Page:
The Point: Call it “constructive” or call it “transparent” criticism, but have you ever had a conversation with a stakeholder at work regarding how things could have gone better? If so, you’ve probably dipped a toe or two into the constructive criticism pond. So as a leader, how can you navigate such moments maintaining a results focus and positive atmosphere? The following post looks at criticism and provides 5 leadership tips to be successful… Enjoy!
He Didn’t Take “Constructive” Criticism Well… Understatement!
Joe was a mid-level manager at a Fortune 1000 organization that participated in one of our leadership development executive coaching programs. He barely made the requirements for the high potential initiative, and as such struggled with several of the program topics. In particular, he struggled with the Communication Skills Training for Leaders topic, where on more than one occasion he became flustered with the content.
It was after one such “flustered” moments that we pulled him aside to share our perspective on his performance. Here’s how the conversation went:
- US – “Joe, we wanted to touch base to see how you thought things were going?”
- JOE – “Everything is going fine.”
- US – “Interesting… Is there anything in the last section on Communication Skills Training for Leaders that you felt you could have improved on?”
- JOE – “What? Improved on… I don’t think you can mess with perfection!”
- US – “But if you could improve on perfection, because there are always opportunities to improve, what would you have done differently?”
- JOE – “This is Bull Sh!t!”
And after that exchange Joe stormed off…
Joe set the tone for a poor feedback improvement setting by believing that everything was fine, and that there could be no learning to improve moments to be had. While nothing said was hostile nor belligerent in nature, taking things out of context is often one of the biggest issues with receiving constructive criticism. So here are 5 tips to help you as a leader position your feedback sessions for greater success (and avoid those Joe-moments!):
Criticism Tip #5 – Your First Reaction is Wrong, so Stop!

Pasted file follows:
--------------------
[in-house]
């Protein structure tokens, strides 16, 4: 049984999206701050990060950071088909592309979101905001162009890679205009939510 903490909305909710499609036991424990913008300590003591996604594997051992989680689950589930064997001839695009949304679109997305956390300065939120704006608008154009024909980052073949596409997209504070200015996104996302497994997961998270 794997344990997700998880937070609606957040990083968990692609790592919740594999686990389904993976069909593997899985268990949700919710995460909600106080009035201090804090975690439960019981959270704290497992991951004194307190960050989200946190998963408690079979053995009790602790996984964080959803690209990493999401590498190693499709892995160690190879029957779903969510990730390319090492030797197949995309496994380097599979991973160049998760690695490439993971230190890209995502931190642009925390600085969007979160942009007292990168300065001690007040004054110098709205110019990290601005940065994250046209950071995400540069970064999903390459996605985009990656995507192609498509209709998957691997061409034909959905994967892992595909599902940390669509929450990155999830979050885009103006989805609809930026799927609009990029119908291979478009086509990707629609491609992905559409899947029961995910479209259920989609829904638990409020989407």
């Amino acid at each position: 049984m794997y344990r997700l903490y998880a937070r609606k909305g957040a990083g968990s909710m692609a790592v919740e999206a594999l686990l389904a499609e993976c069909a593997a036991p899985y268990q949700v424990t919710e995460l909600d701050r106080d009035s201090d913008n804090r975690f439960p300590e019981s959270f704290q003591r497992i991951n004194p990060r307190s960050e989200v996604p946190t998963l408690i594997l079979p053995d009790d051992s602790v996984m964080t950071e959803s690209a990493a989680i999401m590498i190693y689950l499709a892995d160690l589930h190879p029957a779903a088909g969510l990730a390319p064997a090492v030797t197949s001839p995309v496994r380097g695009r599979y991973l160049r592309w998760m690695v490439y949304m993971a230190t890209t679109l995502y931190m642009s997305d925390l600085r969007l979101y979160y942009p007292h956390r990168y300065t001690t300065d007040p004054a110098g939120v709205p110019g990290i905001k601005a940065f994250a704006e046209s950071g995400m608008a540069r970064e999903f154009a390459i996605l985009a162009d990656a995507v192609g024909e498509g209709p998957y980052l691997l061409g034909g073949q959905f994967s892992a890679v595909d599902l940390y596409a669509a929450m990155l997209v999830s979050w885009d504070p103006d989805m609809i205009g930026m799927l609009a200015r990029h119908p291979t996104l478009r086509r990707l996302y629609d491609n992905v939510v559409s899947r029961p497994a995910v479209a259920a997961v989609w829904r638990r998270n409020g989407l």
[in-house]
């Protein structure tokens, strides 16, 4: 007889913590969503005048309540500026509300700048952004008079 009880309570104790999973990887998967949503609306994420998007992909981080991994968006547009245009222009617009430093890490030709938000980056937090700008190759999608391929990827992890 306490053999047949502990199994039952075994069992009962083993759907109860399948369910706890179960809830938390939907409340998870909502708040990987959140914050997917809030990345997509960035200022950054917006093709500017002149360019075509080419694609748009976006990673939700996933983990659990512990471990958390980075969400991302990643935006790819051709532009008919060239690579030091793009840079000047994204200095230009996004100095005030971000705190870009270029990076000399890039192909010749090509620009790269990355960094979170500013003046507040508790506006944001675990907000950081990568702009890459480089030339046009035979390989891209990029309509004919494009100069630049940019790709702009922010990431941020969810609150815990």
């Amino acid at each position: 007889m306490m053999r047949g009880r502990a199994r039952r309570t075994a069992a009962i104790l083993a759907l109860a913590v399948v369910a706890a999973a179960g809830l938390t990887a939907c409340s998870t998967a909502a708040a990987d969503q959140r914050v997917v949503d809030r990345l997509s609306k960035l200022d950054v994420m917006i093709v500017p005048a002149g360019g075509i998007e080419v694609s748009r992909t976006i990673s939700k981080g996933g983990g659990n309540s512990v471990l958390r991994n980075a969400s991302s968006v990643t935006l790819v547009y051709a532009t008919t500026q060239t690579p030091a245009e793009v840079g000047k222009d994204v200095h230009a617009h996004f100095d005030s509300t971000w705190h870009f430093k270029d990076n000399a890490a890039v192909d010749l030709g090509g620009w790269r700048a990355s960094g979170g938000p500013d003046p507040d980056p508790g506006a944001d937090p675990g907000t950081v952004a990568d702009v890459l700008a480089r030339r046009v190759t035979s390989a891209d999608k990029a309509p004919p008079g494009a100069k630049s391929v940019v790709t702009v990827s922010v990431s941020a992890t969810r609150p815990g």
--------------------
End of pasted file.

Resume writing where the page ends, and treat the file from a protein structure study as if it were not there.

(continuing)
When you give or receive feedback, it’s important to frame the conversation appropriately so that you provide the proper context. Doing so will allow you to set the stage for a good conversation (and conversely not doing so will set the stage for a bad conversation!) I encourage leaders to spell out how information shared is often taken wrong, so let’s talk about it as a part of pre-calling the actual comments. Establishing this expectation is a great way to insure constructive criticism is received as intended.
Criticism Tip #4 – Feedback is Beneficial
Why are you providing feedback? This is an important question to ask yourself. If your goal is to provide it to better an individual, realign them around organizational goals, and/or establish a different direction on project management for example then share those benefits. Otherwise, recipients will be left to their own devices (i.e., imagination) which may not produce intended outcomes.
Criticism Tip #3 – Prepare to Listen
There are three sides to every story… Our side, their side, and the truth. Insuring that you know all three sides helps in creating constructive criticism moments. The key of course is for you to listen to the other sides story. While you may have all the facts, some of the facts presented may not be ones of a high importance to you.
Criticism Tip #2 –Thank You!
I’ve heard it said that feedback, whether it’s in the form of constructive criticism or a customer survey, is a gift. Whether you agree or not, take it for what it is and remind yourself and others that the proper response is to say “Thank You!” Leave your defensiveness/rebuttal/excuses at the door.
Criticism Tip #1 – Follow Up
Once you provide or receive constructive criticism, it’s important to set a date/time to follow up to insure that what was discussed is (1) understood, (2) put into action, and (3) proper direction is once again established. I see in executive coaching sessions way too often a leaders inability to following up which causes tremendous heart ache for all parities. Know that saying thing one time and expecting everything to change as a result forever more is never a good leadership moments (It’s just not realistic, right?)
In this post we’ve taken a look at the leadership challenge of criticism as well as 5 tips to help you either provide/receive constructive criticism. Let’s face it, these can be crucial conversations consisting of pain for both parties. However, the crucial conversation part comes from the fact that it is crucial to have them in order to progress forward.